2015-12-10 / Community

Owen-Gage provides students path to success, Bulldog Bucks

By John Bonke
Staff Writer • 810-452-2668 • jbonke@mihomepaper.com

OWENDALE — A group of Owendale-Gagetown High School students recently toured both Delta College and Saginaw Valley State University, and paused for a group photo. 
Courtesy photo OWENDALE — A group of Owendale-Gagetown High School students recently toured both Delta College and Saginaw Valley State University, and paused for a group photo. Courtesy photo OWENDALE — Local students at Owendale-Gagetown High School are benefitting from a statewide initiative by being introduced to various forms of post-secondary education.

The Michigan College Access Network, the leader in the state’s college access movement, is helping local students through AdviseMI, a program which seeks to increase Michigan students pursuing postsecondary education by placing recent college graduates as advisers in communities across Michigan.

Post-secondary education is a prerequisite to success in a knowledge-based economy and everyone must pursue and complete a post-secondary credential or degree beyond high school. As the economy shifts, the attainment of post-secondary credentials beyond high school, including professional/ technical certificates and academic degrees, becomes a necessity. Advocates for post-secondary and continuing education also declare that it is for everyone and it is a public good. And, post-secondary educational opportunity and attainment are critical to a just and equitable society, strong economy as well as healthy communities.

Students at Owendale-Gagetown Community Schools will have an advisor available to them to help them as they search out what it is that they will do after they don their mortarboard, tassle and gown for high school graduation.

Shanice Chandler, with college experience, will be at the high school to help the secondary students with posthigh school plans. Chandler attended Wayne County Community College and graduated from Central Michigan University.

Chandler and the staff and administration at Owen-Gage are working to create a post-high school continuing education and college-going culture.

At Owen-Gage, Chandler will focus on helping students with their decision-making for post-secondary education and set up college visits and tours. She will also coordinate activities including conducting College Application Week and a FAFSA Night as well as a time for Bulldog alumni to speak to seniors.

Owen-Gage’s Student Coordinator Kaye Swiastyn, as well as Superintendent Terri Falkenberg, will also be involved in the program. Falkenberg said the program provides a great opportunity to extend resources to the seniors and their families that might not otherwise be possible due to time constraints and lack of additional support staff.

The basic goal at Owen-Gage is to raise career readiness at an early age. For now, the program focuses on high school juniors and seniors. Eventually, activities will reach out to younger students.

This year, each senior will meet with Chandler. The students can arrange other times via email or contacting Swiastyn or talking to Chandler when she’s at the school. Chandler will assist students with college-related information such as applications and scholarships and financial information.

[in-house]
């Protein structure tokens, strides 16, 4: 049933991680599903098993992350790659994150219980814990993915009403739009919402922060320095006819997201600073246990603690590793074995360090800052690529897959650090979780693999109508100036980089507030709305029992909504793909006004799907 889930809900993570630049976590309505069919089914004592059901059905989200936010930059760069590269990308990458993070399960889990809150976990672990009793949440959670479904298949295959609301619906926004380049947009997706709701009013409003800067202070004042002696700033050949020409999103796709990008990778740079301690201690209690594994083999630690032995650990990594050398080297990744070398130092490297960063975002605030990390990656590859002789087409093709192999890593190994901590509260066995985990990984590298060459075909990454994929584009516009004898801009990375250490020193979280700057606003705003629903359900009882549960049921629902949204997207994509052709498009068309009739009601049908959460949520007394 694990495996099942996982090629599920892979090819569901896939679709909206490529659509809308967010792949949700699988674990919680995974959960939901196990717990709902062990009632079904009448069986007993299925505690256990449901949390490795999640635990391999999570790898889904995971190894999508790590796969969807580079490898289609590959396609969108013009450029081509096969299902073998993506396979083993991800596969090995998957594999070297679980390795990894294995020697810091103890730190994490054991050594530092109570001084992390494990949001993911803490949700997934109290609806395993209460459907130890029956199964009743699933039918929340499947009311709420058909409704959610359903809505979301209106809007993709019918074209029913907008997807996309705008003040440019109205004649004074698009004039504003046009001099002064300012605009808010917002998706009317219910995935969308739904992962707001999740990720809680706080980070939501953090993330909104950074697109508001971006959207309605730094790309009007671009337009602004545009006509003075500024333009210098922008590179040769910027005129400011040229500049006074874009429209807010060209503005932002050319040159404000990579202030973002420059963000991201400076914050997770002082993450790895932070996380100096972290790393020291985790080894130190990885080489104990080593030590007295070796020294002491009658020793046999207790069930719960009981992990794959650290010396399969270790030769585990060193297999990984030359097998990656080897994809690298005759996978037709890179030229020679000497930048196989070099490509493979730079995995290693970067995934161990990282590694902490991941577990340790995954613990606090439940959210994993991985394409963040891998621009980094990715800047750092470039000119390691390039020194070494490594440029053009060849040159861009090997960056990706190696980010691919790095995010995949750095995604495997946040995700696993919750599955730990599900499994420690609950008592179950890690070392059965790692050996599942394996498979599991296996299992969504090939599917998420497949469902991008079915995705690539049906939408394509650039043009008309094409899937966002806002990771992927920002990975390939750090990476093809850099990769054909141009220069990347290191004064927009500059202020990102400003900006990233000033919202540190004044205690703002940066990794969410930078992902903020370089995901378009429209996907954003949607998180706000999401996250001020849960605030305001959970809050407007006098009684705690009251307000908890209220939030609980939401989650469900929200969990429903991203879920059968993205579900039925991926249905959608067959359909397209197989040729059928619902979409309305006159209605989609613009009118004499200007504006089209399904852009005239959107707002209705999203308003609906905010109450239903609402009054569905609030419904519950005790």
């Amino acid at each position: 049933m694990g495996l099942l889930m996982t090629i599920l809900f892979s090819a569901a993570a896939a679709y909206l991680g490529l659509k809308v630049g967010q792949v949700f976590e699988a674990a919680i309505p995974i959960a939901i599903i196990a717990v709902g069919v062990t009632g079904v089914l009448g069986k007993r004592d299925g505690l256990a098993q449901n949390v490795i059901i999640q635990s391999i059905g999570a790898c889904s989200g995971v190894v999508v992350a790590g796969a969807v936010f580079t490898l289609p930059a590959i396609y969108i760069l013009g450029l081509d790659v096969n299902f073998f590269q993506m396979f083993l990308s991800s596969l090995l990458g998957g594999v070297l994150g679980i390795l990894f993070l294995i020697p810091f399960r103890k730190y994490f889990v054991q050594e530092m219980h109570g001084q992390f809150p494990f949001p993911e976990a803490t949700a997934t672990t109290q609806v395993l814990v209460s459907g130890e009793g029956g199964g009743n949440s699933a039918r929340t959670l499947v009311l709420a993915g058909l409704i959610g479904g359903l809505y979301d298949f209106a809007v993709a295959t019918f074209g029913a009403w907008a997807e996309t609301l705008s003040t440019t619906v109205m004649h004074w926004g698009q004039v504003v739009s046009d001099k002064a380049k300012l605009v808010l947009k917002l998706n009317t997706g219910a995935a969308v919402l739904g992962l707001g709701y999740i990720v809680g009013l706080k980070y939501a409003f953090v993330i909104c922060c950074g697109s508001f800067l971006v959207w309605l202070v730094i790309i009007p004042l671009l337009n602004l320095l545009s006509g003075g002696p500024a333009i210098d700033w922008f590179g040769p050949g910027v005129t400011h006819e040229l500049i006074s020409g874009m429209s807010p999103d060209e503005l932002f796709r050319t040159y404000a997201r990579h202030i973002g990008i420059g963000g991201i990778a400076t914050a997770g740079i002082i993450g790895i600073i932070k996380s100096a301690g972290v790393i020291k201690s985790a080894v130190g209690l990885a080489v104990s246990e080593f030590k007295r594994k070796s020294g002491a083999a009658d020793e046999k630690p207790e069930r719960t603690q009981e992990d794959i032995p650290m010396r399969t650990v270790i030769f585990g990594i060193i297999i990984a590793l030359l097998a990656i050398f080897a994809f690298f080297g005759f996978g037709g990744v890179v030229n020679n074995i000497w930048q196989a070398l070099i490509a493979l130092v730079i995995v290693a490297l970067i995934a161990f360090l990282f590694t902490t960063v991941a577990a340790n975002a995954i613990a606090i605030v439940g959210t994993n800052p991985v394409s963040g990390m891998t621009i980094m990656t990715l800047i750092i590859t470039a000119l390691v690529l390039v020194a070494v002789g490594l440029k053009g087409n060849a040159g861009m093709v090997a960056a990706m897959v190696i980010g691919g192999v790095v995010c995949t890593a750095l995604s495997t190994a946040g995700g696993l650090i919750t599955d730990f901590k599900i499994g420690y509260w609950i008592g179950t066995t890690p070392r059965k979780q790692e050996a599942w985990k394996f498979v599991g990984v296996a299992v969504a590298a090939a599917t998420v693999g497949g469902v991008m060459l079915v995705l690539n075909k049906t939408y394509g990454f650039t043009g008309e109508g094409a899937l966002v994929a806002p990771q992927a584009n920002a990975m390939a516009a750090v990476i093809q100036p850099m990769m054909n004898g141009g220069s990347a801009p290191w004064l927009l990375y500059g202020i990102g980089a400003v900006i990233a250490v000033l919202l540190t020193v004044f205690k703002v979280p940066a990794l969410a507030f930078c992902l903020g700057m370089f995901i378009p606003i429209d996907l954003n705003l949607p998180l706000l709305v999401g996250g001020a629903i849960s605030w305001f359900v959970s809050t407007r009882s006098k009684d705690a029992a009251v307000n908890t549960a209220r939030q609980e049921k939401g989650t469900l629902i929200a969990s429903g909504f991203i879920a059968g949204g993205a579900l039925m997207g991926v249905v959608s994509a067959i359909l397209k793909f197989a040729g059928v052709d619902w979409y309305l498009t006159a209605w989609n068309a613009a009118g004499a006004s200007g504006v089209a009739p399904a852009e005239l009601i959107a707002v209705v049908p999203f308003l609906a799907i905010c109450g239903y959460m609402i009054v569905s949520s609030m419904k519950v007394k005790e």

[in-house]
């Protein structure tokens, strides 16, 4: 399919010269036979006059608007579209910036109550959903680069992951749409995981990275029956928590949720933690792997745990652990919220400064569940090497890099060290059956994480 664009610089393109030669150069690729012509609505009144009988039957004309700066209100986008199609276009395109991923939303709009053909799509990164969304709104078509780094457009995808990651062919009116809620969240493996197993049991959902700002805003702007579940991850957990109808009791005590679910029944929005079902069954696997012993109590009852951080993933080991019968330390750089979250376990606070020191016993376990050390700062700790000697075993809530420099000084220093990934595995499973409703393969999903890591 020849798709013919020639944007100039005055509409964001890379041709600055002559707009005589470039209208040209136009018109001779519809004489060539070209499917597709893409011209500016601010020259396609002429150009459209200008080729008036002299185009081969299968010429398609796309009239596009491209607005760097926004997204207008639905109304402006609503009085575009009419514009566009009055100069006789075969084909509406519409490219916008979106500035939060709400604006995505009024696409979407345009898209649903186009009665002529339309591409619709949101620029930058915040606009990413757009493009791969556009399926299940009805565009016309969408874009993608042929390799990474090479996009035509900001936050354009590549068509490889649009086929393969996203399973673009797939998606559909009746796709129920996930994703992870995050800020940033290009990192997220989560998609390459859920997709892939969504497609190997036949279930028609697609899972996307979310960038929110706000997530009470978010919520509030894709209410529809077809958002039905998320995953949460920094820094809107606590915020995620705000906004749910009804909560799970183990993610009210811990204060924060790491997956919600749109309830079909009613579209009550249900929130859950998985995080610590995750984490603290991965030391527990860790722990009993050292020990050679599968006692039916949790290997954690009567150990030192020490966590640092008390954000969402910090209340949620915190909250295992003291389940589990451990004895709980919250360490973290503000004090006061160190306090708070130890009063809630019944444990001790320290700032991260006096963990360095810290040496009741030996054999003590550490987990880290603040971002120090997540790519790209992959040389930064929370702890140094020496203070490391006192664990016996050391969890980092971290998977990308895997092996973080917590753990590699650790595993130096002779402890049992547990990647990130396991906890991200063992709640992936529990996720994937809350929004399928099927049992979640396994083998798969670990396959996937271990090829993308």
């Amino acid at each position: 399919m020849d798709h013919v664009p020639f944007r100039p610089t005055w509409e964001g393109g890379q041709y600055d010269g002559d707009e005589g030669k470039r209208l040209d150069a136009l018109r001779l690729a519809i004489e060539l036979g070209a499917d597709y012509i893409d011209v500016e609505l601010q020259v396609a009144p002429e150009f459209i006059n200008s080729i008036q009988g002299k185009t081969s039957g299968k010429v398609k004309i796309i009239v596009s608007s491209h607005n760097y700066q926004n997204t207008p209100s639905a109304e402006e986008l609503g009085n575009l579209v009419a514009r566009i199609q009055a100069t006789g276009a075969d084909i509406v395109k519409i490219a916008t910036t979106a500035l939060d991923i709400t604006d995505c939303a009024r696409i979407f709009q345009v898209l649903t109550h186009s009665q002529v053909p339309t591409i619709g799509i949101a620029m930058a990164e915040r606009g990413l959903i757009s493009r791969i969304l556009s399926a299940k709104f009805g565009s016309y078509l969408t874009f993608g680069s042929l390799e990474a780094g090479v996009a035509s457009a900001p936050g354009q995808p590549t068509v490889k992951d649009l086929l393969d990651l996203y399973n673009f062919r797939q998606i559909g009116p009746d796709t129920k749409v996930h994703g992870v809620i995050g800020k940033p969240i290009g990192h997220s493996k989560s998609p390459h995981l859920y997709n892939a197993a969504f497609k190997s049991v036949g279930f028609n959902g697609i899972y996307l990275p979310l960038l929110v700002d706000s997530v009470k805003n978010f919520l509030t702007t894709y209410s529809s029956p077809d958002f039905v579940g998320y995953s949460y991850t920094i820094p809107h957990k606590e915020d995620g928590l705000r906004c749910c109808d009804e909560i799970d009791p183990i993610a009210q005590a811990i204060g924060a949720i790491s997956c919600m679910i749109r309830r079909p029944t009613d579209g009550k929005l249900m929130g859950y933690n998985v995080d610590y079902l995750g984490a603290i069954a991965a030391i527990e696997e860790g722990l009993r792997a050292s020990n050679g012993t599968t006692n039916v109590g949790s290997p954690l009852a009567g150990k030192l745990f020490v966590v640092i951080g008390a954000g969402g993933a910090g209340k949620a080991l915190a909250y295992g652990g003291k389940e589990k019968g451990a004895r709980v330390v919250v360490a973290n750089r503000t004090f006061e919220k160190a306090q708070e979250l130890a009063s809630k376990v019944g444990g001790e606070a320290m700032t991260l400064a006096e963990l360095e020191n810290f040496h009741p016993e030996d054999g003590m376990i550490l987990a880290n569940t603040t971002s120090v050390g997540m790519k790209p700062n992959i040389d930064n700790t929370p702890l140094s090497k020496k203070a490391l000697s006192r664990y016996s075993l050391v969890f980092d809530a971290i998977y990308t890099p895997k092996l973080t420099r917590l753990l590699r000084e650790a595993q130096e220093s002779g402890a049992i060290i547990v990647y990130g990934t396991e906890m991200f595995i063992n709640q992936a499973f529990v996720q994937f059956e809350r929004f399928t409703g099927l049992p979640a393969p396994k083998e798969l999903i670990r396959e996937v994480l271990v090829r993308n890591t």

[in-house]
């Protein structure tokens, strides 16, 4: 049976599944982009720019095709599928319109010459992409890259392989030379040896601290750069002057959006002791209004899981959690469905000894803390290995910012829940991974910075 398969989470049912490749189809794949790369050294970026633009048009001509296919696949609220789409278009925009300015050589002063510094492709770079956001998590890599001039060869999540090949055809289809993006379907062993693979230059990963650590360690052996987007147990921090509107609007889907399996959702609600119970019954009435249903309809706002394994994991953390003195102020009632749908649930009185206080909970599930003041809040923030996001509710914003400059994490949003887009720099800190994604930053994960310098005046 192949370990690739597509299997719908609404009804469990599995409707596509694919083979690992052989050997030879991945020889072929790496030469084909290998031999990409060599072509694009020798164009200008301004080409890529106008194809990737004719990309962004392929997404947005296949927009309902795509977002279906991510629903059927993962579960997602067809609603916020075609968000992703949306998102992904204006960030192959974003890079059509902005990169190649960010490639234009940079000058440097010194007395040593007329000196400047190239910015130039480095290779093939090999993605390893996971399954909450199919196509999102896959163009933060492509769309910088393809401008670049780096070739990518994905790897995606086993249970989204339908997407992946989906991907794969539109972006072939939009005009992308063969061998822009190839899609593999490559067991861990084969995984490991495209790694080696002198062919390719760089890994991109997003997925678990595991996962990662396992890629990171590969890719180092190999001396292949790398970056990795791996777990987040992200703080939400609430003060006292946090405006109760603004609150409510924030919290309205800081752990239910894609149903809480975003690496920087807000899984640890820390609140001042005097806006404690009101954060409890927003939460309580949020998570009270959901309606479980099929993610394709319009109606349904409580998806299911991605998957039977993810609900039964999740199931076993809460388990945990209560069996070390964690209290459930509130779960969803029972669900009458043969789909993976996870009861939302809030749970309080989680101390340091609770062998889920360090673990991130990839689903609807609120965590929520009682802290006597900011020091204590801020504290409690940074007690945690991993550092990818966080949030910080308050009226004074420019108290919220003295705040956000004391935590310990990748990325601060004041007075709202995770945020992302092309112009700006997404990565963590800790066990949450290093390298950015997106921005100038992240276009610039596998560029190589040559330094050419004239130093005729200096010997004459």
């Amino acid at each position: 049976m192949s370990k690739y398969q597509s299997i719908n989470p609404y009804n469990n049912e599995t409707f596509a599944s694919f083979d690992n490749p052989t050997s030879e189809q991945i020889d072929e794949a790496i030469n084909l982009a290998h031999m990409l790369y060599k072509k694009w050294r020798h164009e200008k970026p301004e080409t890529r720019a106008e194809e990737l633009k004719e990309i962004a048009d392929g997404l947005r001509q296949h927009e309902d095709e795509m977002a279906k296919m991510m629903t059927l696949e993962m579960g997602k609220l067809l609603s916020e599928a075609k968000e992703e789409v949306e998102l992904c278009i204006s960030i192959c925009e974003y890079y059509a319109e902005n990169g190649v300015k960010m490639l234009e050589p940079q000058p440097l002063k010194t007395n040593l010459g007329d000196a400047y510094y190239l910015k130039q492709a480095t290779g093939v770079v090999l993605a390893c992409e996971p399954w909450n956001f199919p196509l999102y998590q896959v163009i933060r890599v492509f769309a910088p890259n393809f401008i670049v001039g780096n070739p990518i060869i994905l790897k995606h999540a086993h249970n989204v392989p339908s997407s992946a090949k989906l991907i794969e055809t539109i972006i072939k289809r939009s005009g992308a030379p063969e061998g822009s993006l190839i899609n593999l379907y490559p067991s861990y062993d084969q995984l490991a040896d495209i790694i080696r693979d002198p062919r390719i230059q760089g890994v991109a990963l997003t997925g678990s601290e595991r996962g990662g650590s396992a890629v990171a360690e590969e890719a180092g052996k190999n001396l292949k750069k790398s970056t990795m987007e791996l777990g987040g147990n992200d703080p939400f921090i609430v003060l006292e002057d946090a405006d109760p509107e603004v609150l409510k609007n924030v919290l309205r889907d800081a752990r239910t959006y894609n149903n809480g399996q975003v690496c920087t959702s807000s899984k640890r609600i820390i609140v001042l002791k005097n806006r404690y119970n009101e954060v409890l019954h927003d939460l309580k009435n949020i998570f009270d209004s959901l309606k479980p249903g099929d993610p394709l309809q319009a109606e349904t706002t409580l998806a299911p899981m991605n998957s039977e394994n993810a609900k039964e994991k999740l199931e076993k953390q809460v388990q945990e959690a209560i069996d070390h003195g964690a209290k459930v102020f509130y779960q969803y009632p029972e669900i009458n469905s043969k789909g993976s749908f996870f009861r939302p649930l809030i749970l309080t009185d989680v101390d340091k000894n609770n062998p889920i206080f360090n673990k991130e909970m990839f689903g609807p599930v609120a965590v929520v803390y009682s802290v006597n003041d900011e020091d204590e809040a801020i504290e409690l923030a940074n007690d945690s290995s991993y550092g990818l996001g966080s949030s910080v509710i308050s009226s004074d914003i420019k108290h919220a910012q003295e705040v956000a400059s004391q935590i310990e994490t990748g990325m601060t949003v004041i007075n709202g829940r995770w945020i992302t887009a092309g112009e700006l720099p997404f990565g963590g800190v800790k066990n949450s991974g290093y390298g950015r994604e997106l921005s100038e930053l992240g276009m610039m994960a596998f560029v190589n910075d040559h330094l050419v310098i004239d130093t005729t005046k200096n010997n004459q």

As an incentive to participation in college-going activities, Chandler has started a program in which the students complete certain tasks to earn “Bulldog Bucks” and be able to exchange their earnings for prizes. Participation includes class activities, attendance and participation for events put on for Michigan College Access Network’s Triad of Initiatives, and participation in activities outside of school that have to do with college awareness and readiness.

MCAN mobilizes state and local leaders to increase college readiness, participation, and completion in Michigan. MCAN is committed to coordinating various statewide initiatives, such as Michigan College Application Week, Michigan College Cash Campaign and Michigan College Decision Day, that high schools can implement in their buildings at little or no cost. MCAN’s overarching mission to improve the college-going rate in Michigan. By the year 2025, the organization aims to boost the number of Michigan residents with post-secondary degrees or certificates to 60 percent. Michigan recently experienced a modest increase in its college attainment rate from 37.4 percent to 38.4 percent; however Michigan’s rate lags behind the national average of 40 percent.

Since 2010, MCAN has partnered with the College Advising Corps to establish college advising programs at University of Michigan and Michigan State University. Currently, U of M and MSU College Advising Corps collectively hire 42 college advisers who serve 52 high schools and 36,000 students (59 percent of whom qualify for free-and-reduced lunch). In Michigan, the student-to-counselor ratio exceeds 700:1 and high schools have inadequate capacity to provide one-to-one college advising. High school students need support navigating the complex process of college admissions and financial aid.

MCAN works to increase college readiness, participation, and completion rates, particularly among low-income students, first-generation college going students, and students of color. To do this, MCAN supports the creation, expansion, and sustainability of high-quality, community-based college access strategic alliances called Local College Access Networks. The Local College Access Networks are encouraged to utilize MCAN’s programs and statewide initiatives within their communities to improve local college-going rates.

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